AO: We haven’t actually puked in any museums recently.
MR: We don’t have any great puking stories, beyond getting food poisoning at South by Southwest.
AO: Most puking experiences aren’t great, by definition.
MR: Yeah, but this one is sort of cinematic. I did go to the Louvre when I was 18, but this character is someone I conjured out of my imagination, a crass someone with too much to drink and who crosses the line. Though you actually are allowed to take a photo of the Mona Lisa, so the lyric is crap. Just something I’ve been grappling with. [laughs]
You might quibble, but I would describe “Archie, Marry Me” as your signature song. Has it proved a boon or a burden on tour at all?
MR: You know, that song is brought up a lot in interviews, like “how do you deal with the song?”
AO: It’s been more boon than burden for sure. It’s our baby, a special one that came out of our love for Teenage Fanclub.
MR: Not too often will people yell at us to play that song early in the set, which can be off-putting. Obviously, we’re going to play the song. We still enjoy playing the song, and there are other songs on our records that people get just as excited about when we play, so it’s okay.
AOl: We’ll never put that boy out on the porch.
So it’s not your “Creep.”
MR: No, not at all. It’s good that it’s not associated with a shitty brand or a part in a movie. People just liked it.
Can I ask about geography? Molly, you said you came up with a lot of the songs on Toronto Island, in an abandoned schoolhouse. I’m curious how that influenced the sound of the album.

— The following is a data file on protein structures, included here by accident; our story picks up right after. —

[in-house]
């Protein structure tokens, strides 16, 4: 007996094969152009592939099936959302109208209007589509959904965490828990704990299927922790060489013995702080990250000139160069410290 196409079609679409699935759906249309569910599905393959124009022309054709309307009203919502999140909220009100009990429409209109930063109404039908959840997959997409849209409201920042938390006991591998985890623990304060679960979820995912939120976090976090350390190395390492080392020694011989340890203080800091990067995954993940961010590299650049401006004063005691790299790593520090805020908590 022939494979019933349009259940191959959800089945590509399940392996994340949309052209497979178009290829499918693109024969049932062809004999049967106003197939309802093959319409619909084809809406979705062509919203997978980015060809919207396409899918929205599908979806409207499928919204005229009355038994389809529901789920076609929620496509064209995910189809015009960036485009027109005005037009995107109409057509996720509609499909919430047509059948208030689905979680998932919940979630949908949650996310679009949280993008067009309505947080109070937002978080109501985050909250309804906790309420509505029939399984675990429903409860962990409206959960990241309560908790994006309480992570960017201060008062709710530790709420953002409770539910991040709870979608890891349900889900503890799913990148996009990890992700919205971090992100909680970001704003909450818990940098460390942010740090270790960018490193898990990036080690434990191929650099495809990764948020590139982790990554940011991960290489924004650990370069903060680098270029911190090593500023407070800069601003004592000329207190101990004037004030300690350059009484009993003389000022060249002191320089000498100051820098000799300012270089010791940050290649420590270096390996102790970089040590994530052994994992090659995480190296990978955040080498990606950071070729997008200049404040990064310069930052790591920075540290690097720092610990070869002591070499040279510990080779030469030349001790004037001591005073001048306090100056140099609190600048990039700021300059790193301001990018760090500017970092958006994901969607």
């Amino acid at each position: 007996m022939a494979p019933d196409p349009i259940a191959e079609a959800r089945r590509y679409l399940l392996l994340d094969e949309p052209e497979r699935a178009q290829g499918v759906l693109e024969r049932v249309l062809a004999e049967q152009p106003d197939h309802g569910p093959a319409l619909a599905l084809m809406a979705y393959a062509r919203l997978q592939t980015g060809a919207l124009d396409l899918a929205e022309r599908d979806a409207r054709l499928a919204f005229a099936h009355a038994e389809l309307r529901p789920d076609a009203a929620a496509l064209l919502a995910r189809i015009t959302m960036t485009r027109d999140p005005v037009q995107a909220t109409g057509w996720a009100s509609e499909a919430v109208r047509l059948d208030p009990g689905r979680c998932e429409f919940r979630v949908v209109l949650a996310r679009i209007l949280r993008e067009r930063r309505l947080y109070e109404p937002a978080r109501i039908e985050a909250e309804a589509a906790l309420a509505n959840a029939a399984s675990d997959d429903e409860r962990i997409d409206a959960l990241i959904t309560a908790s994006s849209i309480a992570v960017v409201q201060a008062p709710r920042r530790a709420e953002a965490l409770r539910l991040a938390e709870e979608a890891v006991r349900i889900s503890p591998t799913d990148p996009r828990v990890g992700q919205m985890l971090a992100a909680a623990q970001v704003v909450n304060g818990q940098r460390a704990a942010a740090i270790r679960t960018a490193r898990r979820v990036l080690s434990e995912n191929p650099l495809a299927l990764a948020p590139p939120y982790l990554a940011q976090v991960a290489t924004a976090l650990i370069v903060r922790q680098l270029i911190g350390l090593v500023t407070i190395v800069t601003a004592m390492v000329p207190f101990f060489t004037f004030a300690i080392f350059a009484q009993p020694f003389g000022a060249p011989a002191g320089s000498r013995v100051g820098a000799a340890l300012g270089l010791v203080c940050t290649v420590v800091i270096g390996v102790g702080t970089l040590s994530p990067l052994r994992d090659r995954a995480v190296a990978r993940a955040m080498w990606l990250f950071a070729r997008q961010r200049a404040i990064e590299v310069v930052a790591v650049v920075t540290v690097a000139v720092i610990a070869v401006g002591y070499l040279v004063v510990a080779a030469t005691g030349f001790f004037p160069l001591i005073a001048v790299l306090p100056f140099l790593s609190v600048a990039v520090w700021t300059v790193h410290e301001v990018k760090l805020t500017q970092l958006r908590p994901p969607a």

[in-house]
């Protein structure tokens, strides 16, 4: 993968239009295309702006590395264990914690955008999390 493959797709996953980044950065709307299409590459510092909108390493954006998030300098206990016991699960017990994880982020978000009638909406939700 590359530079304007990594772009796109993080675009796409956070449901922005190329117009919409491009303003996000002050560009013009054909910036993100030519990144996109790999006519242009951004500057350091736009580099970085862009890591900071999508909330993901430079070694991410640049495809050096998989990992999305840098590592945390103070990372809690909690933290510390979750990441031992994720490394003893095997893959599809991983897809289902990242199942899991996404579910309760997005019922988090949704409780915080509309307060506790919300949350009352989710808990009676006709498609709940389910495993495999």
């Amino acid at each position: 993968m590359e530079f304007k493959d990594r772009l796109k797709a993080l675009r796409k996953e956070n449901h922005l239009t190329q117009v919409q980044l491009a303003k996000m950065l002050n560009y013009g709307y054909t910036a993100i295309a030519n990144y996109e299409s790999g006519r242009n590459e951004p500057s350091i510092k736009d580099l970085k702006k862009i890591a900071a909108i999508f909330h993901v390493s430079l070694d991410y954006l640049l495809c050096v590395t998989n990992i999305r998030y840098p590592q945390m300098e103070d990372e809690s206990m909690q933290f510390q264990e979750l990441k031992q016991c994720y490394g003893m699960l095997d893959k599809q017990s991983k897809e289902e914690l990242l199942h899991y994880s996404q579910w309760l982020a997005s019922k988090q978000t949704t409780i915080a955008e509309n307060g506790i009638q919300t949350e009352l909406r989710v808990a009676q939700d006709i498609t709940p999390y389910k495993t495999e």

MR: It’s nice to hear waves as you sleep, every night. But the place where I was writing the melodies is actually now washed away. We were back a few weeks ago and it’s now underwater, which is really sad. I think being by myself is a big part of how I’m used to writing songs, but on tour I didn’t really get alone time. We got really busy—unexpectedly so—and I forgot that being alone is how I think of ideas and inspiration and people. So I went to Toronto Island, and just being there, isolated, was really beneficial to the whole process of sculpting this record.
It’s good that it’s not associated with a shitty brand or a part in a movie. People just liked it.
Being an anti-socialite, maybe.
MR: Yes, totally! [laughs] It’s really great for creativity, even if it’s not something your friends always understand. But work is important.
AO: You’ve got to shut a lot of switches off to get that kind of work done, which isn’t easy when you’re in a major metropolis. Luckily, there’s this island you can bike down to in Toronto, and we just loaded up the wheelbarrow with gear and dropped Molly off.
MR: It was cool! We got a whole miniature PA on the dolly, with our favorite synth and a little mixing board, so I had a concert going on in my weird room in the school house every night. Actually, someone I randomly knew was walking by when I was recording and knocked on the door and it scared the crap out of me.
On the island? Woah.
MR: Yeah! He had a partner who was working on Toronto Island as well. He actually ended up doing drums with us later on the record! It was kind of spooky.
The second record from Alvvays, Antisocialites, is out tomorrow via Polyvinyl
Photos by Arden Wray